Last thought: Star Trek. I have always loved the show (Deep Space Nine was my favorite – deliciously dark!). I have yet to watch the new series, but if it’s anything like the movies I know it will make no sense. The reboot movies, like most since the advent of CGI, is spectacle. The plot makes no sense at all because it’s not considered important. I saw the 2nd one (Into Darkness) in a big theater in Albany with the huge screen and massive sound system. Was sure I’d be deaf by the time it was over. ACTION, ACTION, ACTION, NOISE, NOISE, NOISE. Plot? Who cares? And the last one (Beyond)? How in hell did Idris Elba’s character turn into a blue meanie? The cameraman forgot to adjust the white balance? And where’d he get his minions from? Hey, who cares? It moved! (My opinion – yuck.) Look, pointing out flubs and holes in the plot Can be fun, but when the entire plot is one big hole, it loses it’s appeal.

    Liked by 4 people

    • mimispeike says:

      Long time no see, Tom. Welcome back. What ‘ja been up to? What’s going on with Bookkus?

      I wish William well but, when he said, I’m going to publish top books selected by the members, and wait for the money to roll in (he literally said that, it may have been in an email exchange), he lost me. I knew the odds were still very against money rolling (trickling, maybe) in.

      Has any money trickled your way?

      Liked by 2 people

    • Nice to hear from you, Tom, and with a science/magic explanation that clarifies much. As I write in neither genre, I find it difficult to chip in, but I guess sci-fi has parallels with mystery insofar as one wants a story not to be realistic but plausible. In that respect, each reader’s expectations can be different. I was amused to be taken to task by a reader of One Green Bottle about a point she judged implausible, but which was based on reality, while ignoring a point which she must have thought plausible but which was in fact contrary to reality. Personally, I don’t much mind how much reality is ignored as long as I derive something about what it means to be human.

      Liked by 1 person

      • mimispeike says:

        I missed this somehow.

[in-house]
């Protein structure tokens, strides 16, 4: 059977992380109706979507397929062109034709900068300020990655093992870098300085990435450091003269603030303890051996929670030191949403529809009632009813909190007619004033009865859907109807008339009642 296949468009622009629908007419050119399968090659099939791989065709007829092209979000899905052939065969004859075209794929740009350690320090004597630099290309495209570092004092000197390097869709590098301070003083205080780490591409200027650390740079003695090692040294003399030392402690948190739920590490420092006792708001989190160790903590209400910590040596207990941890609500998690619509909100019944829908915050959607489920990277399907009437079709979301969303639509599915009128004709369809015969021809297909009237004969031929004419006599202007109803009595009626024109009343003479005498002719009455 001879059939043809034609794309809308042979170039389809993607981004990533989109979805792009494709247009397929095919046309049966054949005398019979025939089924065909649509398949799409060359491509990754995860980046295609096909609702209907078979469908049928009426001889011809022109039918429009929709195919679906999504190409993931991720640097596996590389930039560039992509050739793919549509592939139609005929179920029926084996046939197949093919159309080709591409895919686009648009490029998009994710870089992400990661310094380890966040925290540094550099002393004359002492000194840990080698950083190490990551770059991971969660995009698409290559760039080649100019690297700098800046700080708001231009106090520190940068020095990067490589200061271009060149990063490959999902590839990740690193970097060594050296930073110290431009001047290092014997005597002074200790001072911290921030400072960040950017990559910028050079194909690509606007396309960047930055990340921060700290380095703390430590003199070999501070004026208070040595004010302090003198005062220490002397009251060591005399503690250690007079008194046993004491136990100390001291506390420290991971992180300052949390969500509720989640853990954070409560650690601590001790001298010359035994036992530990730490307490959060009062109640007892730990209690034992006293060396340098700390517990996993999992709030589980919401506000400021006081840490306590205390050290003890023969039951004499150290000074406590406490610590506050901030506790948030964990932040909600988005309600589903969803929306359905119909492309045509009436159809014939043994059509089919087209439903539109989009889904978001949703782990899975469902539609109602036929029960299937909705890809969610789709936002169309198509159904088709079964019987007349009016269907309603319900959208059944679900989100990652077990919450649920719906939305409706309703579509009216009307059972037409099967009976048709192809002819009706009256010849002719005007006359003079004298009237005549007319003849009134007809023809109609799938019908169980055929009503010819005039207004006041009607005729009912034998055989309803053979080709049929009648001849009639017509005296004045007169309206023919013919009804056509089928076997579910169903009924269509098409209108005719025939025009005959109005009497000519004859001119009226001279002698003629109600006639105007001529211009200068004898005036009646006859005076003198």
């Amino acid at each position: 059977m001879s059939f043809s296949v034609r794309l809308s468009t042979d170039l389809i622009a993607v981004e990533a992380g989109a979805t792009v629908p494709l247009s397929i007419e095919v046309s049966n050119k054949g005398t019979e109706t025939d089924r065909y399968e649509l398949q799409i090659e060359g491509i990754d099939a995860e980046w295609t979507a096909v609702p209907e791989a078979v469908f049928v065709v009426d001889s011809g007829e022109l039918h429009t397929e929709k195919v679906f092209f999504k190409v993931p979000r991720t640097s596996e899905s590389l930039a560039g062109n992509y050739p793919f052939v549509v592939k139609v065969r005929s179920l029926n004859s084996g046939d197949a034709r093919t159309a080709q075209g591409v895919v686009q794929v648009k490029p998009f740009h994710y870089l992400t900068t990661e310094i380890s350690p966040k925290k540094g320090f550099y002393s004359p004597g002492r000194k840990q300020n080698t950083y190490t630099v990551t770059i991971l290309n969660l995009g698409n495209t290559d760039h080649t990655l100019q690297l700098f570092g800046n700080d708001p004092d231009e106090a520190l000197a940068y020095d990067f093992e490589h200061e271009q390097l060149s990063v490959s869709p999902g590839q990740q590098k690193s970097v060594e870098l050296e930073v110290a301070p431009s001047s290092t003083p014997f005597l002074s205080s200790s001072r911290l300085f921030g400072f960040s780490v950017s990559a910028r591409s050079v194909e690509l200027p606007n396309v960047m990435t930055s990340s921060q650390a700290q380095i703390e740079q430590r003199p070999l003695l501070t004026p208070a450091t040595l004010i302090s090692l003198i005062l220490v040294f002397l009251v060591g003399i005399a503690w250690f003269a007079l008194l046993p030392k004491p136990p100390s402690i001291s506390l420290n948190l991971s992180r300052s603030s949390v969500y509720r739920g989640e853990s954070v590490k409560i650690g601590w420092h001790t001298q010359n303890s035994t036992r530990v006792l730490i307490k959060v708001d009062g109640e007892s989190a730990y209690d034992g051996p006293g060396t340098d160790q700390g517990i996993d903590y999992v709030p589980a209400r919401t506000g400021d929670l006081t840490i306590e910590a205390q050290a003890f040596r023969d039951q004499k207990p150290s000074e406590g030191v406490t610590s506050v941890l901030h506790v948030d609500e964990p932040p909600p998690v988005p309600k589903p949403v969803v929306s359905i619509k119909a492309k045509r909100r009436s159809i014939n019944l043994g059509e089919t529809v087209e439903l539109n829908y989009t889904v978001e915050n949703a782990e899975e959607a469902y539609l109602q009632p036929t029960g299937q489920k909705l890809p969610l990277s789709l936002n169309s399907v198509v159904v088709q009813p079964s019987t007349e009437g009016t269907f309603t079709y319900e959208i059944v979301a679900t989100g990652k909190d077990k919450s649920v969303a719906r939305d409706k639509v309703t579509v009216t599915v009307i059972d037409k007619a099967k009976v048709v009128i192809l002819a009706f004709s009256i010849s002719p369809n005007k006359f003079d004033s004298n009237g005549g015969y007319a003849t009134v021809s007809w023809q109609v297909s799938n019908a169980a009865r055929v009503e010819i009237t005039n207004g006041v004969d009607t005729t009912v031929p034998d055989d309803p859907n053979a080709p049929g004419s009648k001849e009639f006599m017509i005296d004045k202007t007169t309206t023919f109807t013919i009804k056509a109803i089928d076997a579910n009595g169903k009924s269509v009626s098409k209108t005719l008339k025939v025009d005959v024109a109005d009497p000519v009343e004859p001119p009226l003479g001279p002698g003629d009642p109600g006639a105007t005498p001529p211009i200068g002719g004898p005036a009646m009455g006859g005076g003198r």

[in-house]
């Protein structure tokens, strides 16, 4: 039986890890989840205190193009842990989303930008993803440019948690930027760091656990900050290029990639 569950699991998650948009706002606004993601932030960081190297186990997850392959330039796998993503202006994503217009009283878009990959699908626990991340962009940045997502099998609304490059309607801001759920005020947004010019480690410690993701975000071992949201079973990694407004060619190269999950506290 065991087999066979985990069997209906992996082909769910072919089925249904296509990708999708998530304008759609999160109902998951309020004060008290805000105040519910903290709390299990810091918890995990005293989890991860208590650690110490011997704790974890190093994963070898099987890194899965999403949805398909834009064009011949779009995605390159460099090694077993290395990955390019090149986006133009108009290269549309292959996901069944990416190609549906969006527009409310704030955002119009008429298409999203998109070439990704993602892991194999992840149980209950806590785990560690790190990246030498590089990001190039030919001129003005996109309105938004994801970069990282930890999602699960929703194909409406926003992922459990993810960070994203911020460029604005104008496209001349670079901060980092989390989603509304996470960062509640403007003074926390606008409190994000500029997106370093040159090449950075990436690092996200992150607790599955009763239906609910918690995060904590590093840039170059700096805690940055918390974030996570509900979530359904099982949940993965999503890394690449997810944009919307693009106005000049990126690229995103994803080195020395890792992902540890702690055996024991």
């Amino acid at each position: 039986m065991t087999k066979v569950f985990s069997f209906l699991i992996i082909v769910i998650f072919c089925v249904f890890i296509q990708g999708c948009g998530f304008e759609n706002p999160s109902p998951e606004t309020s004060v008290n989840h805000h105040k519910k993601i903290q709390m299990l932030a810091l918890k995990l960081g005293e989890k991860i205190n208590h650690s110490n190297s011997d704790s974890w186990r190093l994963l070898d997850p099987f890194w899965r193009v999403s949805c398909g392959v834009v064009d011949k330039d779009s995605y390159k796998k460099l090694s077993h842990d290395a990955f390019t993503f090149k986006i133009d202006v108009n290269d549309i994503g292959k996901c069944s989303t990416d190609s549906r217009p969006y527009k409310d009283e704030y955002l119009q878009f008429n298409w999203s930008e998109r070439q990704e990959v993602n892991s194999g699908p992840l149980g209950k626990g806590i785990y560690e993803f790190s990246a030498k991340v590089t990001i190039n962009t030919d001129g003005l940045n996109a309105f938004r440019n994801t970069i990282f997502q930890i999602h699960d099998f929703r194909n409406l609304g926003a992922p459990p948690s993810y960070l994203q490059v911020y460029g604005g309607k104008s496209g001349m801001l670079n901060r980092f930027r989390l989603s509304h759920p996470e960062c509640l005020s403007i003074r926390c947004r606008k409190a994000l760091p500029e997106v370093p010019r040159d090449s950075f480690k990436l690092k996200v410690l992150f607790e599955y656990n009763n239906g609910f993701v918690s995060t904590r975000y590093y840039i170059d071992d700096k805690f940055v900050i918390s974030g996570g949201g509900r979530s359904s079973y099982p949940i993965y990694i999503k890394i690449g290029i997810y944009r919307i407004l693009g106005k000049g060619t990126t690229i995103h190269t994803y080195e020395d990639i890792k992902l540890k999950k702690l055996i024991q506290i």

It’s always good to hear a new point of view. Your exploration of human nature, I like where it’s going, but it doesn’t go deep enough, for me.


  8. Hi Mimi. Not up to much, just working the day job and trying to work on a sequel to Agony of the Gods. Kinda crashed totally on social media – is there such a thing as Facebook block? Blogblock? If not I guess I’ll need a new diagnosis. 🙂

    I did spend some time visiting my son in Uganda back in May (he’s with the Peace Corps.). If anyone would like to see some neat animal and scenery pics you can find them on my Web Site tomwolosz.com

    Bookkus has been just about dead now for about two years. No updates, new book posts or anything else. I think William thought things were going to be a lot easier than they turned out to be. He e-mailed me recently saying he is seeking out new funding, so I guess I’ll wait and see. I’ve gotten some royalty payments, but to call it a trickle is akin to calling a faucet drip the Mississippi River.

    Curtis, I could not agree with you more. I like to try to explore what motivates the real aliens out there – other people. I find that a lot more interesting than writing another space opera.

    Liked by 3 people

    • mimispeike says:

      I worried about William’s misconceptions from the beginning. None of this is easy, even with a Big . . . Five (?) . . . publisher behind you.

      The fact that you are published is still something to celebrate. I read that Hugh Howey’s work was overlooked until Wool came along. Now people are reading everything he ever wrote. It can happen to you too.